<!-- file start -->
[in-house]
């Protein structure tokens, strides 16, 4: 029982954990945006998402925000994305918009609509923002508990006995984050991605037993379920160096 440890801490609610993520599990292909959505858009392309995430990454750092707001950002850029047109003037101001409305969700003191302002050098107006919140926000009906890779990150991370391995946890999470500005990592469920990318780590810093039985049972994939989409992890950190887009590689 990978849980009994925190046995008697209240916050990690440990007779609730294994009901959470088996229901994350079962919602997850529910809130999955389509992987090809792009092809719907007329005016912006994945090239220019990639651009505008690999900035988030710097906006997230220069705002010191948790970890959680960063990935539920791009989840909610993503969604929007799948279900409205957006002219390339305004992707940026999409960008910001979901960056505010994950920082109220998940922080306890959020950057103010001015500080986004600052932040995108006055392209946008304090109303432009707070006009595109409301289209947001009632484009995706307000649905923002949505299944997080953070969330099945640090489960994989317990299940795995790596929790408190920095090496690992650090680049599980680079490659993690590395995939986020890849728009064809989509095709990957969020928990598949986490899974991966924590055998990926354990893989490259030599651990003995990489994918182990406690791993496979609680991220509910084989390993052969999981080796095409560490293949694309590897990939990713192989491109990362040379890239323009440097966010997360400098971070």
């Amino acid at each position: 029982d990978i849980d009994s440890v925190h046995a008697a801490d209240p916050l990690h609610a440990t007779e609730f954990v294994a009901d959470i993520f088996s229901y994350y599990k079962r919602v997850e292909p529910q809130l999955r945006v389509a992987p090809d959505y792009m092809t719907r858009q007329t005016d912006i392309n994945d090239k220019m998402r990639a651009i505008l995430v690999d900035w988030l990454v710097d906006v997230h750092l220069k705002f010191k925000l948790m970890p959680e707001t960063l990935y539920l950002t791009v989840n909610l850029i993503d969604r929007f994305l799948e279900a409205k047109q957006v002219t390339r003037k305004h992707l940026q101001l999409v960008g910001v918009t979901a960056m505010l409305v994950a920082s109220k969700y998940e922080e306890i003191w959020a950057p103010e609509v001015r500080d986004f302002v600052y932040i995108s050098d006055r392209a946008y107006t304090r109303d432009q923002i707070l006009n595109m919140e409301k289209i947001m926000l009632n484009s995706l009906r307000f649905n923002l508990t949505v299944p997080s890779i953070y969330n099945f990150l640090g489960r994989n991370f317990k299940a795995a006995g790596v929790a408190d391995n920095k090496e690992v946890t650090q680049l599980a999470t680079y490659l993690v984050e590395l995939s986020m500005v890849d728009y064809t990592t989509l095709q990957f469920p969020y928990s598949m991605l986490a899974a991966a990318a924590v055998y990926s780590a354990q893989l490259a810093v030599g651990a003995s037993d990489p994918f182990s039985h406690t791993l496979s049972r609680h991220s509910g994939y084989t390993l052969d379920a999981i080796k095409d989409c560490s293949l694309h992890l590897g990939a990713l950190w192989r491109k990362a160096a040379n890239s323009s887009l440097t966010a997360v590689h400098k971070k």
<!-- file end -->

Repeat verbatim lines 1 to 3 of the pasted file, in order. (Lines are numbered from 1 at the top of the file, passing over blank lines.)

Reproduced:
[in-house]
């Protein structure tokens, strides 16, 4: 029982954990945006998402925000994305918009609509923002508990006995984050991605037993379920160096 440890801490609610993520599990292909959505858009392309995430990454750092707001950002850029047109003037101001409305969700003191302002050098107006919140926000009906890779990150991370391995946890999470500005990592469920990318780590810093039985049972994939989409992890950190887009590689 990978849980009994925190046995008697209240916050990690440990007779609730294994009901959470088996229901994350079962919602997850529910809130999955389509992987090809792009092809719907007329005016912006994945090239220019990639651009505008690999900035988030710097906006997230220069705002010191948790970890959680960063990935539920791009989840909610993503969604929007799948279900409205957006002219390339305004992707940026999409960008910001979901960056505010994950920082109220998940922080306890959020950057103010001015500080986004600052932040995108006055392209946008304090109303432009707070006009595109409301289209947001009632484009995706307000649905923002949505299944997080953070969330099945640090489960994989317990299940795995790596929790408190920095090496690992650090680049599980680079490659993690590395995939986020890849728009064809989509095709990957969020928990598949986490899974991966924590055998990926354990893989490259030599651990003995990489994918182990406690791993496979609680991220509910084989390993052969999981080796095409560490293949694309590897990939990713192989491109990362040379890239323009440097966010997360400098971070």
């Amino acid at each position: 029982d990978i849980d009994s440890v925190h046995a008697a801490d209240p916050l990690h609610a440990t007779e609730f954990v294994a009901d959470i993520f088996s229901y994350y599990k079962r919602v997850e292909p529910q809130l999955r945006v389509a992987p090809d959505y792009m092809t719907r858009q007329t005016d912006i392309n994945d090239k220019m998402r990639a651009i505008l995430v690999d900035w988030l990454v710097d906006v997230h750092l220069k705002f010191k925000l948790m970890p959680e707001t960063l990935y539920l950002t791009v989840n909610l850029i993503d969604r929007f994305l799948e279900a409205k047109q957006v002219t390339r003037k305004h992707l940026q101001l999409v960008g910001v918009t979901a960056m505010l409305v994950a920082s109220k969700y998940e922080e306890i003191w959020a950057p103010e609509v001015r500080d986004f302002v600052y932040i995108s050098d006055r392209a946008y107006t304090r109303d432009q923002i707070l006009n595109m919140e409301k289209i947001m926000l009632n484009s995706l009906r307000f649905n923002l508990t949505v299944p997080s890779i953070y969330n099945f990150l640090g489960r994989n991370f317990k299940a795995a006995g790596v929790a408190d391995n920095k090496e690992v946890t650090q680049l599980a999470t680079y490659l993690v984050e590395l995939s986020m500005v890849d728009y064809t990592t989509l095709q990957f469920p969020y928990s598949m991605l986490a899974a991966a990318a924590v055998y990926s780590a354990q893989l490259a810093v030599g651990a003995s037993d990489p994918f182990s039985h406690t791993l496979s049972r609680h991220s509910g994939y084989t390993l052969d379920a999981i080796k095409d989409c560490s293949l694309h992890l590897g990939a990713l950190w192989r491109k990362a160096a040379n890239s323009s887009l440097t966010a997360v590689h400098k971070k």